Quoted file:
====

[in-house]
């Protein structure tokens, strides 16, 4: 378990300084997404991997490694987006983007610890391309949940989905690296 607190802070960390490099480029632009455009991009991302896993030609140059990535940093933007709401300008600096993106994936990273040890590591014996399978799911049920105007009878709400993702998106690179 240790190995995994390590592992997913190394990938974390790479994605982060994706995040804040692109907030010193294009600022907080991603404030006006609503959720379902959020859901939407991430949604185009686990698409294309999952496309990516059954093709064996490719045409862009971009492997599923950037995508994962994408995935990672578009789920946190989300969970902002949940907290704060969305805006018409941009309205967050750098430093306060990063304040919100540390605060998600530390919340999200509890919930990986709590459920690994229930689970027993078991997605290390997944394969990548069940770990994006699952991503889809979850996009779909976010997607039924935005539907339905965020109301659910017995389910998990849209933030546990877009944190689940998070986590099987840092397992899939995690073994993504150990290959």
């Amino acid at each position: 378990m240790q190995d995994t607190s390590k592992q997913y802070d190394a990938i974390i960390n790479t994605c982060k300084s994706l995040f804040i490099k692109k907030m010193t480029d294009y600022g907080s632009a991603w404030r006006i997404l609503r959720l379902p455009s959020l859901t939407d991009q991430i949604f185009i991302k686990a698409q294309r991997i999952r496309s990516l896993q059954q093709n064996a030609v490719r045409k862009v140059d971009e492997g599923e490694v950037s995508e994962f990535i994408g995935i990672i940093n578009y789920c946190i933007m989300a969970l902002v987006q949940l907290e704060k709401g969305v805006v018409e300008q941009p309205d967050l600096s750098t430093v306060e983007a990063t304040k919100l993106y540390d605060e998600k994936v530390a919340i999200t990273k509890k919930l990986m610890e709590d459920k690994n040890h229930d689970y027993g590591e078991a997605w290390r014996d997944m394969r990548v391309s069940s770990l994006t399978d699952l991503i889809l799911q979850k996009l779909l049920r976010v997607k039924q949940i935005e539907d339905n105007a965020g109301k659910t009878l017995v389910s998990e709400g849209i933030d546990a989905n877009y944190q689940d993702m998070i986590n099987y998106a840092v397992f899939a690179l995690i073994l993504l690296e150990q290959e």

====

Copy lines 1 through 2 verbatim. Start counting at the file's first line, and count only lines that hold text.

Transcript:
[in-house]
């Protein structure tokens, strides 16, 4: 378990300084997404991997490694987006983007610890391309949940989905690296 607190802070960390490099480029632009455009991009991302896993030609140059990535940093933007709401300008600096993106994936990273040890590591014996399978799911049920105007009878709400993702998106690179 240790190995995994390590592992997913190394990938974390790479994605982060994706995040804040692109907030010193294009600022907080991603404030006006609503959720379902959020859901939407991430949604185009686990698409294309999952496309990516059954093709064996490719045409862009971009492997599923950037995508994962994408995935990672578009789920946190989300969970902002949940907290704060969305805006018409941009309205967050750098430093306060990063304040919100540390605060998600530390919340999200509890919930990986709590459920690994229930689970027993078991997605290390997944394969990548069940770990994006699952991503889809979850996009779909976010997607039924935005539907339905965020109301659910017995389910998990849209933030546990877009944190689940998070986590099987840092397992899939995690073994993504150990290959």